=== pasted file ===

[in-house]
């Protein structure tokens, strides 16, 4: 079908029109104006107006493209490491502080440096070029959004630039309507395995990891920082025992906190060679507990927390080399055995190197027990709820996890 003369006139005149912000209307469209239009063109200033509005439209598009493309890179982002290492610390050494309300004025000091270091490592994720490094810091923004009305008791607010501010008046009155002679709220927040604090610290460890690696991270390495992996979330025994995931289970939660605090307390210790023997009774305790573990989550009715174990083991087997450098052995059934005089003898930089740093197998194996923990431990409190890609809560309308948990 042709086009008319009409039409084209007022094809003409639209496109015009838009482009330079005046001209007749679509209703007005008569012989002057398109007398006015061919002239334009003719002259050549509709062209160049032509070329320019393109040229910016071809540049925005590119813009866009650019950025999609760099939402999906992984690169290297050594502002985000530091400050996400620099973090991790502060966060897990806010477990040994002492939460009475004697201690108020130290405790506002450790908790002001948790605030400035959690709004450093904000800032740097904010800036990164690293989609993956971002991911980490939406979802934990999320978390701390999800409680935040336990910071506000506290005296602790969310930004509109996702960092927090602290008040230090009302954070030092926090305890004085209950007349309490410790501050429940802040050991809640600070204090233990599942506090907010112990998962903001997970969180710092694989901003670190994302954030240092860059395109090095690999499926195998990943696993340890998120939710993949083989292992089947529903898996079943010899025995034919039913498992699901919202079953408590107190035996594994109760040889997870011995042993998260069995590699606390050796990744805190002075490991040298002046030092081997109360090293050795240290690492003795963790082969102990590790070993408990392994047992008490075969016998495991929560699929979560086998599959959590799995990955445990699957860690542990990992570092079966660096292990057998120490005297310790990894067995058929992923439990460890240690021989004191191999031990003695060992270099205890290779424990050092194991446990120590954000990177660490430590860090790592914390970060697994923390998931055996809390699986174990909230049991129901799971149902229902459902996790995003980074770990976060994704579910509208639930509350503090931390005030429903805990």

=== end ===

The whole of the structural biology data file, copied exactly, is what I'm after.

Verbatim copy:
[in-house]
């Protein structure tokens, strides 16, 4: 079908029109104006107006493209490491502080440096070029959004630039309507395995990891920082025992906190060679507990927390080399055995190197027990709820996890 003369006139005149912000209307469209239009063109200033509005439209598009493309890179982002290492610390050494309300004025000091270091490592994720490094810091923004009305008791607010501010008046009155002679709220927040604090610290460890690696991270390495992996979330025994995931289970939660605090307390210790023997009774305790573990989550009715174990083991087997450098052995059934005089003898930089740093197998194996923990431990409190890609809560309308948990 042709086009008319009409039409084209007022094809003409639209496109015009838009482009330079005046001209007749679509209703007005008569012989002057398109007398006015061919002239334009003719002259050549509709062209160049032509070329320019393109040229910016071809540049925005590119813009866009650019950025999609760099939402999906992984690169290297050594502002985000530091400050996400620099973090991790502060966060897990806010477990040994002492939460009475004697201690108020130290405790506002450790908790002001948790605030400035959690709004450093904000800032740097904010800036990164690293989609993956971002991911980490939406979802934990999320978390701390999800409680935040336990910071506000506290005296602790969310930004509109996702960092927090602290008040230090009302954070030092926090305890004085209950007349309490410790501050429940802040050991809640600070204090233990599942506090907010112990998962903001997970969180710092694989901003670190994302954030240092860059395109090095690999499926195998990943696993340890998120939710993949083989292992089947529903898996079943010899025995034919039913498992699901919202079953408590107190035996594994109760040889997870011995042993998260069995590699606390050796990744805190002075490991040298002046030092081997109360090293050795240290690492003795963790082969102990590790070993408990392994047992008490075969016998495991929560699929979560086998599959959590799995990955445990699957860690542990990992570092079966660096292990057998120490005297310790990894067995058929992923439990460890240690021989004191191999031990003695060992270099205890290779424990050092194991446990120590954000990177660490430590860090790592914390970060697994923390998931055996809390699986174990909230049991129901799971149902229902459902996790995003980074770990976060994704579910509208639930509350503090931390005030429903805990």